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Frederick Henry, an American serving as a volunteer ambulance driver with the Italian forces in the First World War, is wounded and falls in love with his attending nurse, the British Catherine Barkley. In the midst of war and some intrigue, the pair struggles to stay together and to survive the horrors around them. Written by
Jim Beaver <email@example.com>
In the café while Catherine is in hospital, Frederick is shown placing the sugar cubes on the table, with three already there and his hand moving to place there the fourth one. Camera cuts to a different angle and there are suddenly five sugar cubes on the table. Later in the same scene, after he flattens the sugar cubes with his hand, the position of his hand (and sugar cubes) changes instantly and he's holding one sugar cube that he wasn't holding a split second before. See more »
Producer David O. Selznick tries to imitate the opening credits of his classic film, "Gone With The Wind", by having the letters of the title "A Farewell to Arms" sweep slowly across the screen from right to left. See more »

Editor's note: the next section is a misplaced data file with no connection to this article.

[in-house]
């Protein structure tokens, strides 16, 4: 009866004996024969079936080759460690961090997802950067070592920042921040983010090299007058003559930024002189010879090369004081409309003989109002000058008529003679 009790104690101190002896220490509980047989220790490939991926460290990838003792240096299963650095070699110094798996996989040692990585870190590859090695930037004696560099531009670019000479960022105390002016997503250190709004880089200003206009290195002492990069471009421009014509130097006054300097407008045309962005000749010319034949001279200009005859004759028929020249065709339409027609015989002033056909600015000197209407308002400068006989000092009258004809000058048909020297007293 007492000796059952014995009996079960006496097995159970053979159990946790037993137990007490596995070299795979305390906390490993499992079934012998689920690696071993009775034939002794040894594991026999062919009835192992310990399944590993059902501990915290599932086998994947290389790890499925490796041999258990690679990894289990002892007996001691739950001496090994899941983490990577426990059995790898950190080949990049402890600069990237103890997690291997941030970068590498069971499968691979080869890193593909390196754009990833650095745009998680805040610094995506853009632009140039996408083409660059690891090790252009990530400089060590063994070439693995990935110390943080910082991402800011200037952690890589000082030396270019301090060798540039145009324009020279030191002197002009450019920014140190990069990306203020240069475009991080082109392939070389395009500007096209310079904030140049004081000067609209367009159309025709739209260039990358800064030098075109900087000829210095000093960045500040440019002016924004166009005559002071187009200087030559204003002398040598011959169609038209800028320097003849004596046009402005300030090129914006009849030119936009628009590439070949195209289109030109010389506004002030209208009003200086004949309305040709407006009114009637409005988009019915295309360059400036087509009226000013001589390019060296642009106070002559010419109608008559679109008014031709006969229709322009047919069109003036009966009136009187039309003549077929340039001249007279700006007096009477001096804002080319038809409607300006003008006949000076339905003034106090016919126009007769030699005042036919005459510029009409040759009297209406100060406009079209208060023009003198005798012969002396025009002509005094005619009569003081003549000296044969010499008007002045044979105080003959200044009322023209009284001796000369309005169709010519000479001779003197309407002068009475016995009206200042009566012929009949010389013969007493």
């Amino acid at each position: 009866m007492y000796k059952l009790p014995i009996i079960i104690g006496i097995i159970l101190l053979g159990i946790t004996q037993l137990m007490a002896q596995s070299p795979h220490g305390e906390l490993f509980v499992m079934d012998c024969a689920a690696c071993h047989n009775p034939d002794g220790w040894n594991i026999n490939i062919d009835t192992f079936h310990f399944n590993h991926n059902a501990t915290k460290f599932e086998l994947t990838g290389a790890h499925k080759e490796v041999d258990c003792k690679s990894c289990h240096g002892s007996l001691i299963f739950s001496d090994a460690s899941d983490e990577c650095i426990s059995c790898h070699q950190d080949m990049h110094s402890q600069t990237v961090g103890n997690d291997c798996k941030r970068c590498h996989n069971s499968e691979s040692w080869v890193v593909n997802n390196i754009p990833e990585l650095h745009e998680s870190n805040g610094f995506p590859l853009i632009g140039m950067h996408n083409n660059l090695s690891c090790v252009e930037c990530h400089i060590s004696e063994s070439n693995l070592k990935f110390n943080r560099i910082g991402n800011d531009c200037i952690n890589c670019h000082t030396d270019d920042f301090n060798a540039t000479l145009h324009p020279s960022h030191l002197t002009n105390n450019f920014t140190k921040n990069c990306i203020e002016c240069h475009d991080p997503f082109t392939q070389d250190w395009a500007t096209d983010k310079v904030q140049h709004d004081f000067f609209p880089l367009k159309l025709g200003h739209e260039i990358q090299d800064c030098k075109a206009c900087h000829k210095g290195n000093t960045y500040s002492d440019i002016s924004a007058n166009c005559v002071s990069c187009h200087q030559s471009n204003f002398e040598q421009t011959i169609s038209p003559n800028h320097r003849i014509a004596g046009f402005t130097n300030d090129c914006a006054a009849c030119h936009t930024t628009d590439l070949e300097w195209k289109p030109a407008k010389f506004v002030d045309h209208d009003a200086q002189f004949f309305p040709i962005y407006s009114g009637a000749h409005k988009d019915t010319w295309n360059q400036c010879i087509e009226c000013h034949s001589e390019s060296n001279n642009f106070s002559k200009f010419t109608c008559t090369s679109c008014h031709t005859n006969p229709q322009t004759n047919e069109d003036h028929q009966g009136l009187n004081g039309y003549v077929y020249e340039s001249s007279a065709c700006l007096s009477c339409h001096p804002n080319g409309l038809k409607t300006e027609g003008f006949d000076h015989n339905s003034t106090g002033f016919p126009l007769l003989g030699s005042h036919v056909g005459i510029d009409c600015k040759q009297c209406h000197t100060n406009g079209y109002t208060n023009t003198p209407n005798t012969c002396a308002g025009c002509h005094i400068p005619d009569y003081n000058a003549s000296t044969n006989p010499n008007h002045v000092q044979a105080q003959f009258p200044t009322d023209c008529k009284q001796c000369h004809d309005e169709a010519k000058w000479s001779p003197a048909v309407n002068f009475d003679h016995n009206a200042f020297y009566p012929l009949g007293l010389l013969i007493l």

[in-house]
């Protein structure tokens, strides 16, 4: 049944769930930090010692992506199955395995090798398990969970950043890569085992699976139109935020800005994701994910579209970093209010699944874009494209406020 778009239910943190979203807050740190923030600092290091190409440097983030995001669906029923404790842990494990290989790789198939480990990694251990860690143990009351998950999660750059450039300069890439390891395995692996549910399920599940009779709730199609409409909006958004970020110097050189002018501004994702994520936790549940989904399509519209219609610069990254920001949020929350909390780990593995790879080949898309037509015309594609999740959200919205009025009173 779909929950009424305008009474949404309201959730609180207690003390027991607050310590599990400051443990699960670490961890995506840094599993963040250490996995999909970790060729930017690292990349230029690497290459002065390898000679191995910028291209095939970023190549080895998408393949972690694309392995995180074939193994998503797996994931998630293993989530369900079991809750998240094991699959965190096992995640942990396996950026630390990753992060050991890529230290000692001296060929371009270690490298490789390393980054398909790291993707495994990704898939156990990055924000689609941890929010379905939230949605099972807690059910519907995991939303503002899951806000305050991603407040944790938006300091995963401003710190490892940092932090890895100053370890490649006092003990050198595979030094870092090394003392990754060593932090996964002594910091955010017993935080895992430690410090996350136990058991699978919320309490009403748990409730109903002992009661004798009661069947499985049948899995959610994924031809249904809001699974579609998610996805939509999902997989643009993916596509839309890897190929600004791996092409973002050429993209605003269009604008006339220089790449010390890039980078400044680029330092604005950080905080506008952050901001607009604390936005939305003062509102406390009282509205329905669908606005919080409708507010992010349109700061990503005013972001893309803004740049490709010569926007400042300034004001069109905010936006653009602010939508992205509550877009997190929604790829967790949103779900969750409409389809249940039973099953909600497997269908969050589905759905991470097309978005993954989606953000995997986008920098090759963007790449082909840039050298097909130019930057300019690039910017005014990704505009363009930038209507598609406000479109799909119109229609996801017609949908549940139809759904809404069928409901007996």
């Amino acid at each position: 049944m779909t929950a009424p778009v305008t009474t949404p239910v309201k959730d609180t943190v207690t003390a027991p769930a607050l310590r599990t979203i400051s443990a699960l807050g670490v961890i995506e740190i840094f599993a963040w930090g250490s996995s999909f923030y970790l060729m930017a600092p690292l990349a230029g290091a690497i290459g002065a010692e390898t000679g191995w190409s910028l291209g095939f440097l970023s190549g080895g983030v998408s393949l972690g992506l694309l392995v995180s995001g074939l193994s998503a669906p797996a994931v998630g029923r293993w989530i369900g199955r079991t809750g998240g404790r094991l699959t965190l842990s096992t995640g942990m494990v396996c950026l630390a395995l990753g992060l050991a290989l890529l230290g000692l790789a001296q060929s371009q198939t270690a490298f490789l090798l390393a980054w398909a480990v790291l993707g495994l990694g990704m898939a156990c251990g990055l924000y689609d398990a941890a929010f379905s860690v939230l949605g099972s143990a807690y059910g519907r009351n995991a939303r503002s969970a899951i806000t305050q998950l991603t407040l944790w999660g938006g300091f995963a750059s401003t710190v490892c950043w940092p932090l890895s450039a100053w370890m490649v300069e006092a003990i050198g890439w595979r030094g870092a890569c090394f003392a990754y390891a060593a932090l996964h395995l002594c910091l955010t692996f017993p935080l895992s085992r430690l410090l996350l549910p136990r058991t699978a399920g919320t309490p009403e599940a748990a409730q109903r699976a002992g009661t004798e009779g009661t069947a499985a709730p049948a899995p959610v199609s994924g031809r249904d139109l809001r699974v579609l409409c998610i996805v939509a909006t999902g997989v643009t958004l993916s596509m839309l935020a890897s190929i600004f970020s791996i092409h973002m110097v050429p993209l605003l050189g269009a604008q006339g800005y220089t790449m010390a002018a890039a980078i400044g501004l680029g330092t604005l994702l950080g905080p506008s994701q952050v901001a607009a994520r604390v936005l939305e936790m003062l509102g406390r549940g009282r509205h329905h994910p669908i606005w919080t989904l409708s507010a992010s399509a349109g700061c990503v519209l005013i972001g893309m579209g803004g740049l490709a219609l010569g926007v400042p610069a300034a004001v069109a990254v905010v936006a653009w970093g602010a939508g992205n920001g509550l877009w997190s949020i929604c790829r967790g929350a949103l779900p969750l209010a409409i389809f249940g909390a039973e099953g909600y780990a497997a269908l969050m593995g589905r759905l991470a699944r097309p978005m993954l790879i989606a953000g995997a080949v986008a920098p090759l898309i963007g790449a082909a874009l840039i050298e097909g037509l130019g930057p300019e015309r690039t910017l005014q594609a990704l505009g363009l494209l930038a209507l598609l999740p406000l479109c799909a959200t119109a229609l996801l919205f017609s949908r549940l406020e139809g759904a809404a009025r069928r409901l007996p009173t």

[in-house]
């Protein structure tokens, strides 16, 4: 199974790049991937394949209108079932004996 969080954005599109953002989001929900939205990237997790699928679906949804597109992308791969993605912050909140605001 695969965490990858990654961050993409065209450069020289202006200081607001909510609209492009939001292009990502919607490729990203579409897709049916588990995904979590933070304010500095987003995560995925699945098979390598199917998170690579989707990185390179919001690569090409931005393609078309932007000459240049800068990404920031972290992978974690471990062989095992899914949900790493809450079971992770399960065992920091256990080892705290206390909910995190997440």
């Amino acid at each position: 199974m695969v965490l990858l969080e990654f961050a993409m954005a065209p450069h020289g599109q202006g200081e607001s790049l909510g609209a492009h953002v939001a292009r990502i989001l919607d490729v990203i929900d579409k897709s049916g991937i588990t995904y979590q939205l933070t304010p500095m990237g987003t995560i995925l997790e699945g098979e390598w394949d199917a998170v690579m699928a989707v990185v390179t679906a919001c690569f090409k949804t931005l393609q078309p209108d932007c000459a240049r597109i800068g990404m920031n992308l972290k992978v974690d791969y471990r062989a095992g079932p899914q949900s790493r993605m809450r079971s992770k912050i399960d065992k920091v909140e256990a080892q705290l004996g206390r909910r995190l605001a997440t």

I expected something interesting and I was served a bowl of sweet soup with good ingredients but no real flavour.
Historically the backdrop is quite accurate but the spectator never really enters this movie which revolves around a love affair and not around the war. The Caporetto disaster could have been explained a bit more and one could have done without those harrowing scenes of gushing love. The court martial thing is a farce and acting is moderately interesting.
Disappointment for sure.
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